3. Fingersmith by Sarah Waters

Oh, my god! Guys! Hey, guys! I LOVED THIS BOOK!

Susan Trinder is a sixteen year old thief, known as a fingersmith, in Victorian London. When Gentleman comes to her family with an opportunity to con a young, innocent woman out of her fortune, Susan signs on and agrees to pretend to be her maid.

And that’s all I’m going to tell you about it, because to say one word more risks spoiling too many things. What happens in this story is brilliant and surprising and oozes with moral grey areas.

Someone compared this to Dickens and I think it’s an apt description. Many of the characters exist either in London’s underground or in the obscure wealthy and each one is a unique and fascinating character. You could see them coming right out of a Dickens novel (think: Miss Havisham from Great Expectations, perhaps, or Fagin from Oliver Twist). The plot could also be considered quite Dickensian, I think. Although, for me, Waters is infinitely more readable than Dickens.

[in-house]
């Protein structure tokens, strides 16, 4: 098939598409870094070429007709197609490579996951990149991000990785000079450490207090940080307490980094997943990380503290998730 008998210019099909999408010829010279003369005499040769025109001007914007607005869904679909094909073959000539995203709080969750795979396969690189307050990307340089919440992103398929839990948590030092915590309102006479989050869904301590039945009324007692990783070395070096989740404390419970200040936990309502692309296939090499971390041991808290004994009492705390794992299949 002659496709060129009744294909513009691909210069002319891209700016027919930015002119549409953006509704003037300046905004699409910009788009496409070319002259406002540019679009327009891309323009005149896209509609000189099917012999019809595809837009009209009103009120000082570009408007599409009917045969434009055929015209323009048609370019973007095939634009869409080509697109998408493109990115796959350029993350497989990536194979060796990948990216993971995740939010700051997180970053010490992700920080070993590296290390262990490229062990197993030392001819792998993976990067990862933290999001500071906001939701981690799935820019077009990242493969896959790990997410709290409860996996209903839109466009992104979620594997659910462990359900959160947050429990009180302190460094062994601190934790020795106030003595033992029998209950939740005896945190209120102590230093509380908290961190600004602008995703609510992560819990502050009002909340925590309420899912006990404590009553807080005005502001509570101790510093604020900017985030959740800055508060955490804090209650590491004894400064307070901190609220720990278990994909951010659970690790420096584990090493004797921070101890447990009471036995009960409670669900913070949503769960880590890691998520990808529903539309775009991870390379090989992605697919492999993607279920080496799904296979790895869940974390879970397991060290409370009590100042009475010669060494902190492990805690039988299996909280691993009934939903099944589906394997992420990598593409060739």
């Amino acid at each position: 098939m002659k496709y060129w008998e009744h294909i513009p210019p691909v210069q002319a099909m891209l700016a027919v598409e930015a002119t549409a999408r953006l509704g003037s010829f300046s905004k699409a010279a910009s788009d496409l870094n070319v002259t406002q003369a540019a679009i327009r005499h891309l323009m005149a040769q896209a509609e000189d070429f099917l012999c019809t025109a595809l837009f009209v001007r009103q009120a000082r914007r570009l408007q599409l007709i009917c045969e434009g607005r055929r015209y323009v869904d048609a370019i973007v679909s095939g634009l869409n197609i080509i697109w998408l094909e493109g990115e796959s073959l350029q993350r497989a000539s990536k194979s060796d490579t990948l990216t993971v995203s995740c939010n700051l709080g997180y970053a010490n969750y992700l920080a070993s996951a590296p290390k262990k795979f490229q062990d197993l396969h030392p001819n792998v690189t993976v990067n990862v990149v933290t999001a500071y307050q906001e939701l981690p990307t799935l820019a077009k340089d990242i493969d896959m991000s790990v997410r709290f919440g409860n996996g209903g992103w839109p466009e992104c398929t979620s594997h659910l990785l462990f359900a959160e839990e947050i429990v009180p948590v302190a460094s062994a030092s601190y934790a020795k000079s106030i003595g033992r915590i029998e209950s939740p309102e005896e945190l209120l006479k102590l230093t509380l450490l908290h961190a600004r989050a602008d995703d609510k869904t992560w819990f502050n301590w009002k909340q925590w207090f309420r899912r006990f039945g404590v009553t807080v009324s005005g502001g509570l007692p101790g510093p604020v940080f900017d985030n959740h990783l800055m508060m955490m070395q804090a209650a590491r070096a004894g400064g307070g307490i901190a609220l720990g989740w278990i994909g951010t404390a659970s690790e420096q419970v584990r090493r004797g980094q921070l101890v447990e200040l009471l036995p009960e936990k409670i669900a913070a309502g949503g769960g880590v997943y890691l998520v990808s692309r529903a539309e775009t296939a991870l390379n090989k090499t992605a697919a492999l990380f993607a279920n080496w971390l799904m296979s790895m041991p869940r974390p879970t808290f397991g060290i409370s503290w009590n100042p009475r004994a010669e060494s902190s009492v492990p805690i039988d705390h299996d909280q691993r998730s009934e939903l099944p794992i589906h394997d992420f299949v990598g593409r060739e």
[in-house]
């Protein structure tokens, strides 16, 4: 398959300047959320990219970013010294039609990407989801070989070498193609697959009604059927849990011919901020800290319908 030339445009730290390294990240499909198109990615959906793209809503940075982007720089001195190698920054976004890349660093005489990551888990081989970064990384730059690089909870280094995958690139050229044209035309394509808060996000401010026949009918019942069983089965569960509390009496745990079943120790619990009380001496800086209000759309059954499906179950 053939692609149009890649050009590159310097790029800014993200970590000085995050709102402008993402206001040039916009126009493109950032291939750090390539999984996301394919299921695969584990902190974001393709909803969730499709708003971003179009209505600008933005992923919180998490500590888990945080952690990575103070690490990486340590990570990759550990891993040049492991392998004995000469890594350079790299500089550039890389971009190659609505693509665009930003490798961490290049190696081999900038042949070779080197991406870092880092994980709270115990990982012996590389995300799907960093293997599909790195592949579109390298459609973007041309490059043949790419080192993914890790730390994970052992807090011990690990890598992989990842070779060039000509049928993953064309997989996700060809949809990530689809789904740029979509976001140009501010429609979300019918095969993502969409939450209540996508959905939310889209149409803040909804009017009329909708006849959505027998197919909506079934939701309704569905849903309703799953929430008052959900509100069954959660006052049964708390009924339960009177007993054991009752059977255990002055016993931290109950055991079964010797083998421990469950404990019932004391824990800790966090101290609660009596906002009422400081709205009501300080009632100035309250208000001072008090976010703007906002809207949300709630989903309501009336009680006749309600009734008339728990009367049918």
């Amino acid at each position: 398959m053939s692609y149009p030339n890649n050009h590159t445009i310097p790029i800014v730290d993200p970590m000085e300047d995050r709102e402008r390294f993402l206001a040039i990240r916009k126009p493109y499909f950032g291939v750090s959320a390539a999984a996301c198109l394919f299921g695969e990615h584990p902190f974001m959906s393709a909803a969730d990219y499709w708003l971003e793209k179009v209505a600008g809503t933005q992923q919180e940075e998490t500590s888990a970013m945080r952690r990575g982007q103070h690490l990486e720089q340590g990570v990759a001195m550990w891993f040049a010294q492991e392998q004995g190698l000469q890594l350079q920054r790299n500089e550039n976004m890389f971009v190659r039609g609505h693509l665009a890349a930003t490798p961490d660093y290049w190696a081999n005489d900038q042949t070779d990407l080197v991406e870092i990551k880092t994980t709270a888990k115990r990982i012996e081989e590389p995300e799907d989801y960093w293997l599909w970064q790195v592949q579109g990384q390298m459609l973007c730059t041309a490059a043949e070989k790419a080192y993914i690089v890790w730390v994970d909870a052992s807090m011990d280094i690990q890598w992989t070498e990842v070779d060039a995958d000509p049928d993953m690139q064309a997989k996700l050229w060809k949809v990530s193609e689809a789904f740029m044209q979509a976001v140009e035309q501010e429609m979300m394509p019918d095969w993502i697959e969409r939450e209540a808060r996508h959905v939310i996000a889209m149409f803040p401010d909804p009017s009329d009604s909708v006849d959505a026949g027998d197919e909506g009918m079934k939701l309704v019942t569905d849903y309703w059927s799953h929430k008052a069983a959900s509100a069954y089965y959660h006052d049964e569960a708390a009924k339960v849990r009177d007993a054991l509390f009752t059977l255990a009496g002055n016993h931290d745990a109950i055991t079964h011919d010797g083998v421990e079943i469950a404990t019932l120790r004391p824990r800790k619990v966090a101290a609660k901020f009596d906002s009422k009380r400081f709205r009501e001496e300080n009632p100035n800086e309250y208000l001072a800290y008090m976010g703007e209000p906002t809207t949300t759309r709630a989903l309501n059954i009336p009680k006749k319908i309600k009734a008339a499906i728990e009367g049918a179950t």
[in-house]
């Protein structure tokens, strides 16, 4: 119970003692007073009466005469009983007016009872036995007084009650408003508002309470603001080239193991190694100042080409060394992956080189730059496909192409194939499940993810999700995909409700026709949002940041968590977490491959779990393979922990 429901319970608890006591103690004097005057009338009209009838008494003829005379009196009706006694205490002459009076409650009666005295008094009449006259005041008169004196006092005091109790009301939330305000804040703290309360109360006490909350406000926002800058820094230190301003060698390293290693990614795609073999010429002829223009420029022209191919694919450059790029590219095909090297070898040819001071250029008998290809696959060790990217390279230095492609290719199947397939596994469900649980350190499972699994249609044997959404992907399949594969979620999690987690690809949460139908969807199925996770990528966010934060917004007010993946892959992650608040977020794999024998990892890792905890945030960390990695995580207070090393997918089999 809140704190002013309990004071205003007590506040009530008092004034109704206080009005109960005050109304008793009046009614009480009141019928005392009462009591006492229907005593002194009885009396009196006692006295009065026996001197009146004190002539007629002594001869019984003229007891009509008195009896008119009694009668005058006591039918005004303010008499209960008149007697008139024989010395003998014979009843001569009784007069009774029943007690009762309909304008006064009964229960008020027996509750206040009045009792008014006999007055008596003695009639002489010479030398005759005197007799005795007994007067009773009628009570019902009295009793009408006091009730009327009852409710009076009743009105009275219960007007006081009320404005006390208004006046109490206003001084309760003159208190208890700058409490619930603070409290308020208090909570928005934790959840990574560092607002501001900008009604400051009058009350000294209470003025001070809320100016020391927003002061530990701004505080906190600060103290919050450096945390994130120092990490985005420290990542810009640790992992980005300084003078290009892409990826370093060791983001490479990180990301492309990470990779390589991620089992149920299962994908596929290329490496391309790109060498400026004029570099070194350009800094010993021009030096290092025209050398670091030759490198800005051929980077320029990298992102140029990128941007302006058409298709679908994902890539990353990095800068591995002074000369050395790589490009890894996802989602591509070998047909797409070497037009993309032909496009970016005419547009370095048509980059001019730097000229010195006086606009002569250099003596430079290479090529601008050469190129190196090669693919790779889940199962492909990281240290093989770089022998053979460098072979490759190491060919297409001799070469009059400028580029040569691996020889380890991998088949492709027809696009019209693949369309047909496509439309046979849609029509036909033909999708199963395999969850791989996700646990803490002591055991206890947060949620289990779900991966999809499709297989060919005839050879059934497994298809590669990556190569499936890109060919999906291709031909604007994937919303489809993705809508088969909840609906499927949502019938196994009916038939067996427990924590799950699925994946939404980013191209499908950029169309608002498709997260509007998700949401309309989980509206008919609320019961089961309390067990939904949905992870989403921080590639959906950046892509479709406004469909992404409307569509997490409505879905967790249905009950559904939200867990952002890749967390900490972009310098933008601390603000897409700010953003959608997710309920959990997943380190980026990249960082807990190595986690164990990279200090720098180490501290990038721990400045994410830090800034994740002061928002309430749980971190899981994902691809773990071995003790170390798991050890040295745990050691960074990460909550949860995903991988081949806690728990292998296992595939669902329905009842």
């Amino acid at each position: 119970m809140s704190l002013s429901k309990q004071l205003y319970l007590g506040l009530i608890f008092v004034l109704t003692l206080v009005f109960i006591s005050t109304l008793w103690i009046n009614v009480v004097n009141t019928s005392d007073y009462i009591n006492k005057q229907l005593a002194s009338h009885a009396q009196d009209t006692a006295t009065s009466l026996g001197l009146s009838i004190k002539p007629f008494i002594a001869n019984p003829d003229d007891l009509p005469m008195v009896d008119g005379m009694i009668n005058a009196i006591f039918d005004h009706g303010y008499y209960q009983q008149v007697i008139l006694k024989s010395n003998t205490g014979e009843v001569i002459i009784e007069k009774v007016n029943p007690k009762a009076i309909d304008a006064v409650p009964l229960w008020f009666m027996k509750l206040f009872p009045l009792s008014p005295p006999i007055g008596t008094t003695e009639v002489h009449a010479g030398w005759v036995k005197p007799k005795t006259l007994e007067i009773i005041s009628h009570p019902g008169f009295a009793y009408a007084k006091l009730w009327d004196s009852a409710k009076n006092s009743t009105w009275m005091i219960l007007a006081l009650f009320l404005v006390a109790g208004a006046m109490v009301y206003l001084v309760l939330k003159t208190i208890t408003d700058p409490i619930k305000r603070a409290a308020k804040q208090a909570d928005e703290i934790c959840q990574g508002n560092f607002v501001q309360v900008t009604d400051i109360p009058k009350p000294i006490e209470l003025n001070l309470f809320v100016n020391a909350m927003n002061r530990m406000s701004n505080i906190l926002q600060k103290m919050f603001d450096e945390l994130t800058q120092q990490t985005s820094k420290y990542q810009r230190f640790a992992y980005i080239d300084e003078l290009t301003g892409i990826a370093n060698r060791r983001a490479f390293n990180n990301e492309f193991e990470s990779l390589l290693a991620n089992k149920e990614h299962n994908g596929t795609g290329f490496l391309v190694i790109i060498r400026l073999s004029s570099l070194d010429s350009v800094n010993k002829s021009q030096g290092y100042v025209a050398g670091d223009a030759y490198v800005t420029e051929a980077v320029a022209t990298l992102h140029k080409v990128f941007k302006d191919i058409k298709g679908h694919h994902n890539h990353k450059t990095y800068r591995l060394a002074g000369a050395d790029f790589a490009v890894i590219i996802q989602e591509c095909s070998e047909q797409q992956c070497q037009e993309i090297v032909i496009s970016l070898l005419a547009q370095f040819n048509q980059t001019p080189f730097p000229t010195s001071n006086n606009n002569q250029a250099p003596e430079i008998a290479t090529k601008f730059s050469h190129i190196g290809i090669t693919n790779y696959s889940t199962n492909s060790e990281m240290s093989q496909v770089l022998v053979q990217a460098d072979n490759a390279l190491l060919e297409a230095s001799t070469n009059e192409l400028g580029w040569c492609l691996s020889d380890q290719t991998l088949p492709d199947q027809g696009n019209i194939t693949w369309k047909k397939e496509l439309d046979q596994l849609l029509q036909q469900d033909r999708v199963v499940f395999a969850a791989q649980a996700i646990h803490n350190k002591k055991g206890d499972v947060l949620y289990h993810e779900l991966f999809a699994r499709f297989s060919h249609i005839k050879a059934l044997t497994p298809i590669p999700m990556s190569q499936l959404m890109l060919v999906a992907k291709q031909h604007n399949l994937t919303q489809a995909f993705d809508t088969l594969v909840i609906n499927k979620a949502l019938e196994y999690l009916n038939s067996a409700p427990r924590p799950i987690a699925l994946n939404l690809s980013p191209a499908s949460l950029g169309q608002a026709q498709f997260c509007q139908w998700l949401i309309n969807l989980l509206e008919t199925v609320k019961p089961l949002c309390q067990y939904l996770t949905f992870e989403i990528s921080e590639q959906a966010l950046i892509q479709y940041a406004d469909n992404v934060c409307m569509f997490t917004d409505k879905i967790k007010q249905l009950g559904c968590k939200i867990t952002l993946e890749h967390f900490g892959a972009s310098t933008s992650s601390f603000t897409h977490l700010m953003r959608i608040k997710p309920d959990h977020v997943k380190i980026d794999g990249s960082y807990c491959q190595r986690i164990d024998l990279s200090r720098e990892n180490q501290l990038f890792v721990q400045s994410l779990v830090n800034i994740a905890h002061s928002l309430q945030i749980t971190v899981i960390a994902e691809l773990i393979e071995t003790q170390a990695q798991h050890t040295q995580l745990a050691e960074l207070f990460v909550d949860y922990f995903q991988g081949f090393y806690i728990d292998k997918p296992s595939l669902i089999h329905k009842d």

Although, I’ve only read this one book by her, I’ve also heard amazing things about Tipping the Velvet and I can already tell she’s going to fall in with my all-time favorite authors.

4. Locke & Key: Welcome to Lovecraft, written by Joe Hill, illustrated by Gabriel Rodriguez
5. Locke & Key: Head Games, written by Joe Hill, illustrated by Gabriel Rodriguez
6. Locke & Key: Crown of Shadows, written by Joe Hill, illustrated by Gabriel Rodriguez
7. Locke & Key: Keys to the Kingdom, written by Joe Hill, illustrated by Gabriel Rodriguez

These four are rereads and let me say…, just as damn good the second time around as the first. Maybe even better.

8. Locke & Key: Clockworks, written by Joe Hill, illustrated by Gabriel Rodriguez

Here, at last, we get to see into the past and learn how the keys are made and how things got so bad. Art continues to be gorgeous. The story continues to be fantastic.

9. Locke & Key: Alpha & Omega, written by Joe Hill, illustrated by Gabriel Rodriguez

I’m not sure all the characters lived up to what I hoped for them, especially for Kinsey. However, this is a gripping and satisfying conclusion to the series. Locke & Key is among my favorite graphic novel storylines.